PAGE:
Friday, March 25, 2011


True Grit, written by Charles Portis and published in 1968, was made into a movie in 1969 and released again as a film in 2010.  Portis, a native of El Dorado, Arkansas ,  chronicles the effort of a 14 year old Mattie Ross to avenge the murder of her father by a drifter, Tom Chaney.  To achieve her aim, she enlists the services of a Federal Deputy Marshal, Reuben J. Cogburn to bring Chaney to justice at Judge Isaac Parker's court in Fort Smith.  Rooster, as Cogburn is known, was chosen

because Mattie understood that he had grit.  In the pursuit of Chaney, they are joined by a Texas Ranger named LaBoeuf who has been chasing Chaney for a murder in Texas.  As the three travel through the Indian territory, today's Oklahoma, they discover Chaney has linked up with the Lucky Ned Pepper gang of outlaws and stock thieves, and eventually the gang is encountered with serious consequences. 

 True Grit is written as a narrative of the events by Mattie in the later years of her life.  As I read this interesting volume I could not help but conclude that Mattie Ross was a young lady with true grit.  Mattie was a determined young lady who could negotiate a horse trade with the best and quote scripture like a preacher.  In reviewing this 43 year old novel, it must be mentioned that Charles Portis demonstrated his enjoyable sense of humor in many of the scenes and conversations that Mattie recalled.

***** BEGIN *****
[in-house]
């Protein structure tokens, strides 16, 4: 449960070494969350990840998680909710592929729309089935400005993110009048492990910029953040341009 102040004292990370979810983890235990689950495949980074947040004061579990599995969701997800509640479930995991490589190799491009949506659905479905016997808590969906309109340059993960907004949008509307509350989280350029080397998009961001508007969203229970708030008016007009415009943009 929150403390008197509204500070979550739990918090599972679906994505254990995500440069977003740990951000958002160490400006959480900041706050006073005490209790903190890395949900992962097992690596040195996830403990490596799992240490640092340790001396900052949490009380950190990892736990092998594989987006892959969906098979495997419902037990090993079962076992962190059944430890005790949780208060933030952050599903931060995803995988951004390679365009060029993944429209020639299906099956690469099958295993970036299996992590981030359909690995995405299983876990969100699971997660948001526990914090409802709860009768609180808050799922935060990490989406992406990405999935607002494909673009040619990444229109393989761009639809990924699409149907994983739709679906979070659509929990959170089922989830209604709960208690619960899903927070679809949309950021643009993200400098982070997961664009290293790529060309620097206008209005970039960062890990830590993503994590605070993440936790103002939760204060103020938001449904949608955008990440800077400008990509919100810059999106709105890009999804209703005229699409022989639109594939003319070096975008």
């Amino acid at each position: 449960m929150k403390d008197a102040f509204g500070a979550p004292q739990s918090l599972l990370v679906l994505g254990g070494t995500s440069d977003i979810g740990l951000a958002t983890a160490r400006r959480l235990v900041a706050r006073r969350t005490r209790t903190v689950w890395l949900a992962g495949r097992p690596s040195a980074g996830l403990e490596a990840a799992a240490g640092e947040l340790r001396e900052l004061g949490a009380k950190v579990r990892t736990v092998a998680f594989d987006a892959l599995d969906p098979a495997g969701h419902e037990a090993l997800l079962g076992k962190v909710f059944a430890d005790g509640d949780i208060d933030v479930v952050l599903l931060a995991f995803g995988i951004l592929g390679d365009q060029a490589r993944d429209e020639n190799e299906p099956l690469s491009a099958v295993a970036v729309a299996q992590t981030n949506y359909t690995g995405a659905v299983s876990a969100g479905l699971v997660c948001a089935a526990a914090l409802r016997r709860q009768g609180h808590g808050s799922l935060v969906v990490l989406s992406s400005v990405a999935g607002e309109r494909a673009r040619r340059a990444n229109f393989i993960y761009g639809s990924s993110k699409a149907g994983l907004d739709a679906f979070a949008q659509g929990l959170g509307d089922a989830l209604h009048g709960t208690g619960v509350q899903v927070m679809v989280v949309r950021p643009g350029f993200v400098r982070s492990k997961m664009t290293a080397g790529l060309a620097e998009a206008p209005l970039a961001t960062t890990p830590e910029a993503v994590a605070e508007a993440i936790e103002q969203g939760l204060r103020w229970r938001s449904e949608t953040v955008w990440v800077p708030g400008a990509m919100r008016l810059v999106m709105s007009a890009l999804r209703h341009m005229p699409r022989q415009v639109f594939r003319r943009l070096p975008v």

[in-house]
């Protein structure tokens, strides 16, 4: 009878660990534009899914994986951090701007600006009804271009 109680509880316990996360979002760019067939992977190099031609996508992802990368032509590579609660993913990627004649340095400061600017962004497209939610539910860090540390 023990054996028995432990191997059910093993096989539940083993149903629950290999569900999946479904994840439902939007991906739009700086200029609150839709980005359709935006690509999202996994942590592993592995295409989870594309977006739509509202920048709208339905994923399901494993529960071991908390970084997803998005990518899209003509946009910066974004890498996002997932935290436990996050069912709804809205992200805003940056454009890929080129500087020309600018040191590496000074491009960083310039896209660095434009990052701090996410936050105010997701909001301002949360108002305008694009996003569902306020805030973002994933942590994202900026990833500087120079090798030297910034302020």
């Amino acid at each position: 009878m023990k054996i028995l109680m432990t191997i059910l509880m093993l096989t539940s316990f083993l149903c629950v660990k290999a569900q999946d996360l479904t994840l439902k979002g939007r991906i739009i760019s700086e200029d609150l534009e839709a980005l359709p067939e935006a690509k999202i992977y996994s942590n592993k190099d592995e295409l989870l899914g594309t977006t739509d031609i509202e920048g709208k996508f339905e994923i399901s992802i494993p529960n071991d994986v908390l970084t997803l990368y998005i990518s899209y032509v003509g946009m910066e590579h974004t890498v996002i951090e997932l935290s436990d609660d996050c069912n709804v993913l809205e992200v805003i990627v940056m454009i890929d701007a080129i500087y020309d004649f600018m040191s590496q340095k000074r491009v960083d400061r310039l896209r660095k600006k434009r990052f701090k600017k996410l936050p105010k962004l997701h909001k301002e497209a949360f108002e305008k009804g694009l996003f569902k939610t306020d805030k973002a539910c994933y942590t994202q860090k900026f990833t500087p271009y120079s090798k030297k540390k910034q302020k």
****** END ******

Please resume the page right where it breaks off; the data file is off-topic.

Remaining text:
Early in the book as Mattie traveled to Fort Smith to claim her father's body, she noticed outlaws being unloaded from a prison wagon to await trial in Parker's court.  She notes that "justice had caught up with them to demand payment.You must pay for everything in this world one way and another."  Then she makes an insightful remark that is quoted at the beginning of the 2010 film adaption of the book: "There is nothing free except the Grace of God.  You cannot earn that or deserve it."

Jeff Bridges and Hailee Steinfield
I highly recommend this enjoyable book and either or both of the movies.  John Wayne was outstanding as Rooster Cogburn and won his only Oscar in the 1969 release, but for me the 2010 version did an overall better job of presenting the flavor of True Grit, and Jeff Bridges and Hailee Steinfield both delivered a much more believable presentation of Portis' gritty Deputy Marshal and the young but stubbon Mattie Ross. 

1 comment:

Sarah said...

I still haven't seen it. Can't wait.

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